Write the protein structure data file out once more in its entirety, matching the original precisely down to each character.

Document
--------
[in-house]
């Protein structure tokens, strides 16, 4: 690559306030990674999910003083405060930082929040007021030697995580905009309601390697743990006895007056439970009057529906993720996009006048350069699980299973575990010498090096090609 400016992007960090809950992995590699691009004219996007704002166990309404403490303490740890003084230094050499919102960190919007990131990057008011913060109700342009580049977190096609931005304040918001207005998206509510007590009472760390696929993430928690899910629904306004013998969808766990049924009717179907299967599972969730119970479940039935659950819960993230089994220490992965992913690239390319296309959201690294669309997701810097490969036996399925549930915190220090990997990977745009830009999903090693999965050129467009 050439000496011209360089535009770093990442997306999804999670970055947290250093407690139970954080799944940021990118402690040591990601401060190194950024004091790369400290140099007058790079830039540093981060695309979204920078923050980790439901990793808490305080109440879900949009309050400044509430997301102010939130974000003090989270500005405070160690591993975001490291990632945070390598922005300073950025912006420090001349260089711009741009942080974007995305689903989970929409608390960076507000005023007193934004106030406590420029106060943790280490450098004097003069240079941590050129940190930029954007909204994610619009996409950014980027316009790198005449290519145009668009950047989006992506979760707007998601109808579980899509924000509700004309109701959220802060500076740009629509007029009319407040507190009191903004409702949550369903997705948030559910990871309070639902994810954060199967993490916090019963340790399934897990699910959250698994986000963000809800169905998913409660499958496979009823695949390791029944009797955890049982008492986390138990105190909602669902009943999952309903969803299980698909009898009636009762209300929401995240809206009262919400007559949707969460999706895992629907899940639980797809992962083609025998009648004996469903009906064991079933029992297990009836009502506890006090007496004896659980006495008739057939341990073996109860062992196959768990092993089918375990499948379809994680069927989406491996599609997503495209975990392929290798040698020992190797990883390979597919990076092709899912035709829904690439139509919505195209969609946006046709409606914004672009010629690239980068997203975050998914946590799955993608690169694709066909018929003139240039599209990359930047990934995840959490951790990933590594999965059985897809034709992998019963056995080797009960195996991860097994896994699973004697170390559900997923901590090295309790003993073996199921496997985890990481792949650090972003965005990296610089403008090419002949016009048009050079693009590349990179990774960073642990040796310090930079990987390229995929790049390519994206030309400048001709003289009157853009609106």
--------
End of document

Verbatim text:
[in-house]
């Protein structure tokens, strides 16, 4: 690559306030990674999910003083405060930082929040007021030697995580905009309601390697743990006895007056439970009057529906993720996009006048350069699980299973575990010498090096090609 400016992007960090809950992995590699691009004219996007704002166990309404403490303490740890003084230094050499919102960190919007990131990057008011913060109700342009580049977190096609931005304040918001207005998206509510007590009472760390696929993430928690899910629904306004013998969808766990049924009717179907299967599972969730119970479940039935659950819960993230089994220490992965992913690239390319296309959201690294669309997701810097490969036996399925549930915190220090990997990977745009830009999903090693999965050129467009 050439000496011209360089535009770093990442997306999804999670970055947290250093407690139970954080799944940021990118402690040591990601401060190194950024004091790369400290140099007058790079830039540093981060695309979204920078923050980790439901990793808490305080109440879900949009309050400044509430997301102010939130974000003090989270500005405070160690591993975001490291990632945070390598922005300073950025912006420090001349260089711009741009942080974007995305689903989970929409608390960076507000005023007193934004106030406590420029106060943790280490450098004097003069240079941590050129940190930029954007909204994610619009996409950014980027316009790198005449290519145009668009950047989006992506979760707007998601109808579980899509924000509700004309109701959220802060500076740009629509007029009319407040507190009191903004409702949550369903997705948030559910990871309070639902994810954060199967993490916090019963340790399934897990699910959250698994986000963000809800169905998913409660499958496979009823695949390791029944009797955890049982008492986390138990105190909602669902009943999952309903969803299980698909009898009636009762209300929401995240809206009262919400007559949707969460999706895992629907899940639980797809992962083609025998009648004996469903009906064991079933029992297990009836009502506890006090007496004896659980006495008739057939341990073996109860062992196959768990092993089918375990499948379809994680069927989406491996599609997503495209975990392929290798040698020992190797990883390979597919990076092709899912035709829904690439139509919505195209969609946006046709409606914004672009010629690239980068997203975050998914946590799955993608690169694709066909018929003139240039599209990359930047990934995840959490951790990933590594999965059985897809034709992998019963056995080797009960195996991860097994896994699973004697170390559900997923901590090295309790003993073996199921496997985890990481792949650090972003965005990296610089403008090419002949016009048009050079693009590349990179990774960073642990040796310090930079990987390229995929790049390519994206030309400048001709003289009157853009609106």